5. Failing to Track Your Social Media ROI

According to Altimeter, only 34% of businesses feel that their social strategy is connected to their business outcomes.

If you don’t have a firm grasp on how much traffic, conversions and clicks you’re currently reeling in through social media, you’re making a huge mistake.

Tracking your social media returns is essential. Without tracking, you’re left with blind decisions, uneducated guesses and no plan of action.

So how do you go about measuring ROI from social media?

The key is to integrate your social media metrics with your marketing goals.

Start by setting goals for each campaign. Then track metrics related to those goals. For example, if your goals are to raise traffic and sales, keep an eye on your click-through-rates and conversions from your social media channels.

Finally, create meaningful benchmarks so you can analyze your performance and pave the way for constant improvement.

6. Sharing Your Content Once

A post by Mark Suster shows how he generated 50% more traffic by simply tweeting the same content.

And in the same post, Mark reveals how and why Guy Kawasaki tweets one piece of content four times.

His rationale was that he found that his audience was tuning into Twitter at several different times during the day and he found that four was the optimal number to convert enough of the people reading his posts into traffic back to his website.

Posting your content more than once allows you to hit multiple time zones, attract more traffic, and suggests content to new followers and fans.

Do it…but don’t overdo it.

7. Giving Anyone Free Reign over Your Social Media Posts

Social media now accounts for 31.24% of referral traffic.

And when you consider that your social media accounts are the face of your business. You can’t afford to give untrained individuals, or new staff members free reign over your social media accounts.

American Apparel learned this lesson the hard way. In celebration of the Fourth of July, they posted an image of the challenger space shuttle exploding in midair.

After posting, the company was immediately swarmed with negative feedback.

So why did this happen?

In their public apology, they reveal it was an honest mistake by their social media account manager, who was born after the 1986 disaster and mistook the explosion for fireworks or clouds.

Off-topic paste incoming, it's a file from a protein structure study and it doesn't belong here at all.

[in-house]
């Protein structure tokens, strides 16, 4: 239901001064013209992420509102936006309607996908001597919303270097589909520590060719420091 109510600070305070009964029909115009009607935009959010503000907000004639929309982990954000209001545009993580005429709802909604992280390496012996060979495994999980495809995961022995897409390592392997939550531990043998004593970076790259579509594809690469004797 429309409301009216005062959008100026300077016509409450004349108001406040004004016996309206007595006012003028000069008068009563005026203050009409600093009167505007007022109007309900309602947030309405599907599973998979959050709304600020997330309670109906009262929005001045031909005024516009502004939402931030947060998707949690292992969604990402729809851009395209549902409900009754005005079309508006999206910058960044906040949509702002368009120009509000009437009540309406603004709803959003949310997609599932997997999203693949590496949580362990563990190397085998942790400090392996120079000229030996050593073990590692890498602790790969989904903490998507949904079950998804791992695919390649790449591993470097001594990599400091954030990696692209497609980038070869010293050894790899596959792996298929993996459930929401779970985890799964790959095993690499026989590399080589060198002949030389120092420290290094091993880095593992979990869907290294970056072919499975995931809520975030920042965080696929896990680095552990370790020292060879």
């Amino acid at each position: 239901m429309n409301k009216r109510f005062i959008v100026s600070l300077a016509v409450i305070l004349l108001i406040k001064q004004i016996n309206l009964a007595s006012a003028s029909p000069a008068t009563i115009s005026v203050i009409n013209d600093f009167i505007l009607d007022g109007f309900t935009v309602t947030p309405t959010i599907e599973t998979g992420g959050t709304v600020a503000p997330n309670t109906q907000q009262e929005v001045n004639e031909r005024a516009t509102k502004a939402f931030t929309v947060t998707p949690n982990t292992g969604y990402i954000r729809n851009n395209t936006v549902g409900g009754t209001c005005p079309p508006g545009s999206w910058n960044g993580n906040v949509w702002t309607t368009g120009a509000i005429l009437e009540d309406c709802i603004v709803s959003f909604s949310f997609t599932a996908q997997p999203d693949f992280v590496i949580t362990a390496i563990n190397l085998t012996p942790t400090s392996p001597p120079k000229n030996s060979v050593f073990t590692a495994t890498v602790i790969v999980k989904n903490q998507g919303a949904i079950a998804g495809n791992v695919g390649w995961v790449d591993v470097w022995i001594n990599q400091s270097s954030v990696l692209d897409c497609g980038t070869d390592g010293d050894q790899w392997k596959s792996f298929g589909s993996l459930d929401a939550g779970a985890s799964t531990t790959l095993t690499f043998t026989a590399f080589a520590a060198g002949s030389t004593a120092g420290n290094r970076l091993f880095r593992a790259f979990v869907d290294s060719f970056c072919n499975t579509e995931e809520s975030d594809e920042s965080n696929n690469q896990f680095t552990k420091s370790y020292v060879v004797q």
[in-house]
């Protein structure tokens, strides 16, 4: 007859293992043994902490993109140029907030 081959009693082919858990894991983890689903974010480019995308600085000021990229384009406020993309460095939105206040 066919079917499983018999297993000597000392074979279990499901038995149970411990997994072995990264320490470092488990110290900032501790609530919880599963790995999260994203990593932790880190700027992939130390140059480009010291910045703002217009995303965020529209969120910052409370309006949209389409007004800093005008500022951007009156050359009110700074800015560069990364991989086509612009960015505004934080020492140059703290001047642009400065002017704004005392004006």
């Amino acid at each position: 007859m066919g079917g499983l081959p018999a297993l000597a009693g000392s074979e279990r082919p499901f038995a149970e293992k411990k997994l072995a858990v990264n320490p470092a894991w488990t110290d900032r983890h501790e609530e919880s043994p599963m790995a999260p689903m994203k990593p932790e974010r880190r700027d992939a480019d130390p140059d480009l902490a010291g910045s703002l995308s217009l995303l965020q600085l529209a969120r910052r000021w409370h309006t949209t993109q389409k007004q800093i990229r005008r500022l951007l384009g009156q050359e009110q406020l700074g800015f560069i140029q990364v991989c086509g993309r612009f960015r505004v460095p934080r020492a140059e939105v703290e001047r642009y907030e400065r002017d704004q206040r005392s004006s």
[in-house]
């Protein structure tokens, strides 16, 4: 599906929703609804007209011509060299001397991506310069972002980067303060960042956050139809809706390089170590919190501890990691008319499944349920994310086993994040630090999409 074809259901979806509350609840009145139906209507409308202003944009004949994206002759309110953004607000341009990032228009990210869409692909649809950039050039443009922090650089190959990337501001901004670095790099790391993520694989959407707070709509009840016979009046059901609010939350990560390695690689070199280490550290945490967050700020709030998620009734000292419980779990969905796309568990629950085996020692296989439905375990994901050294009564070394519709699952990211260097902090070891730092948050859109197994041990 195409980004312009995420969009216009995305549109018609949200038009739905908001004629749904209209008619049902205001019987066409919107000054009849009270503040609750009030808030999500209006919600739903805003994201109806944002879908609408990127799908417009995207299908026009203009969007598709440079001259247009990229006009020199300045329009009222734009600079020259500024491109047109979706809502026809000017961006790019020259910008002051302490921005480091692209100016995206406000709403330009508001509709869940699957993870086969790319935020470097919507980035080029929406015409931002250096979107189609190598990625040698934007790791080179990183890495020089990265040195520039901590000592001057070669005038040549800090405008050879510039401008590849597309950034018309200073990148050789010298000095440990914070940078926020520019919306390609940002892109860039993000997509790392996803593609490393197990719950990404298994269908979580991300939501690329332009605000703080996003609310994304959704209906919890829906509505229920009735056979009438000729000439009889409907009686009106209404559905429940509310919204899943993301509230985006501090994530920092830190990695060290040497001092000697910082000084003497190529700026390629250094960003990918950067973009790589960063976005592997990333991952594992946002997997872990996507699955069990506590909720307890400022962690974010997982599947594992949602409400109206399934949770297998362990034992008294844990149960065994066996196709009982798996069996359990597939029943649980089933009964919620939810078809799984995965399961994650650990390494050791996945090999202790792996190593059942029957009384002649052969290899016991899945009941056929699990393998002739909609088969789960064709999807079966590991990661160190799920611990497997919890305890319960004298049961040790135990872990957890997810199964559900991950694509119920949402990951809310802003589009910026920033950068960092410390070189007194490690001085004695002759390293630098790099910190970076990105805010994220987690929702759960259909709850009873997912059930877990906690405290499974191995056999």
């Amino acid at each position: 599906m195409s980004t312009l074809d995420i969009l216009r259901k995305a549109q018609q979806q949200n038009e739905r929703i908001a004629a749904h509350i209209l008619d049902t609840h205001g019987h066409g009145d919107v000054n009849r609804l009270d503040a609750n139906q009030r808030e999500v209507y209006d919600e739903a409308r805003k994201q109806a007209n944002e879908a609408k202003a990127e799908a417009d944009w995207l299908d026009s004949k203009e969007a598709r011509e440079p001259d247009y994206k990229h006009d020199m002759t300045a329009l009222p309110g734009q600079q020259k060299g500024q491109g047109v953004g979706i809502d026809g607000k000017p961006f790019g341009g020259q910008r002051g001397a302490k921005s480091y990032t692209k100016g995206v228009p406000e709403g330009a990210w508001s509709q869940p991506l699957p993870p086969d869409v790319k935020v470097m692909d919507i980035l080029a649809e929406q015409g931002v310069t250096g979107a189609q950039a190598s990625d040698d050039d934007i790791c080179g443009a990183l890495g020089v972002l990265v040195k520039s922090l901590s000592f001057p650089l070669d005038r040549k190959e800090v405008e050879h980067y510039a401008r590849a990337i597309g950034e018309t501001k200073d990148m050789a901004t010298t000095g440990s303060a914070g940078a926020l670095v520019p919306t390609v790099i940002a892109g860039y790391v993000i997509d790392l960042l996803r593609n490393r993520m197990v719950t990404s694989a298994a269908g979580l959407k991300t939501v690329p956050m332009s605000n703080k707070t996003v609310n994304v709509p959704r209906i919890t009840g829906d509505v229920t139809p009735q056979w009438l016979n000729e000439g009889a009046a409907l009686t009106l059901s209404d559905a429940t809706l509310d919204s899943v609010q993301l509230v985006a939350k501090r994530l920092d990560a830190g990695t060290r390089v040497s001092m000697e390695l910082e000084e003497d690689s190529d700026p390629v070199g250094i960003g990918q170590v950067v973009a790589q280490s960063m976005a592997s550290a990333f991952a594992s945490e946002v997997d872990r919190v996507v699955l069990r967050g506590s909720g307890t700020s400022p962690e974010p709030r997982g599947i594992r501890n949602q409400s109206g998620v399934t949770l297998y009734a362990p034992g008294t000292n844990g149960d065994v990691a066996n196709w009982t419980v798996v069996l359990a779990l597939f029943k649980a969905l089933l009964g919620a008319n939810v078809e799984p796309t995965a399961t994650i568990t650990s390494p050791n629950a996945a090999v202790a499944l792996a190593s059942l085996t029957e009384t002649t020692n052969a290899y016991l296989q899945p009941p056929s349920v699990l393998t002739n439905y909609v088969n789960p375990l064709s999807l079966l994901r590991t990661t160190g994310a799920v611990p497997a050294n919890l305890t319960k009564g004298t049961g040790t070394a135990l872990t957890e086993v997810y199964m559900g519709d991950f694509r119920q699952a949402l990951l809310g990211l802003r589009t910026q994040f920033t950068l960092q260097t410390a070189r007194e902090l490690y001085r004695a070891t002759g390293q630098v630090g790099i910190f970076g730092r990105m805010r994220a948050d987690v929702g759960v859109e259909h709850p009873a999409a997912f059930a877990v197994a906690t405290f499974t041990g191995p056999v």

The lesson: Choose your social media account manager carefully. Make sure they have a white-knuckle grasp on who your audience is.

8. Failing To Optimize Your On-Page Buttons For Maximum Clicks

Ever heard of reducing friction to boost conversions?

As a marketer, friction is the vermin you want to eliminate. It’s your sworn enemy.

Friction frustrates customers and drowns conversions. It sucks the life out of your bottom line. The less you have, the easier it is for your customer to take the desired action you want.

If you want more people to share your stuff, reduce friction, and make it easy for them to do so.

You can do this by:

Limiting your number of share buttons

Too much choice causes friction and makes it harder for people to share your stuff. So stick to 2-4 main share buttons.

Making sure your buttons attract attention

Don’t let your buttons shy away into the background. Make sure they’re big and colorful enough to draw your visitors’ eyes.

Show your share counts

Do you have a decent number of social shares? Consider showing how many other people share your content too. This will act as social proof and build trust.

And experiment with different buttons and layouts. You never know what your audience responds to best until you test.


Conclusion

Social media can be a great marketing tool. And knowing what not to do, is as important as knowing what you should do.

Would you like to have someone help you implement the advice above? Then get in touch with our expert Growth Geeks.

Hassan Ud-deen is a geeky content marketer. Follow him on Twitter.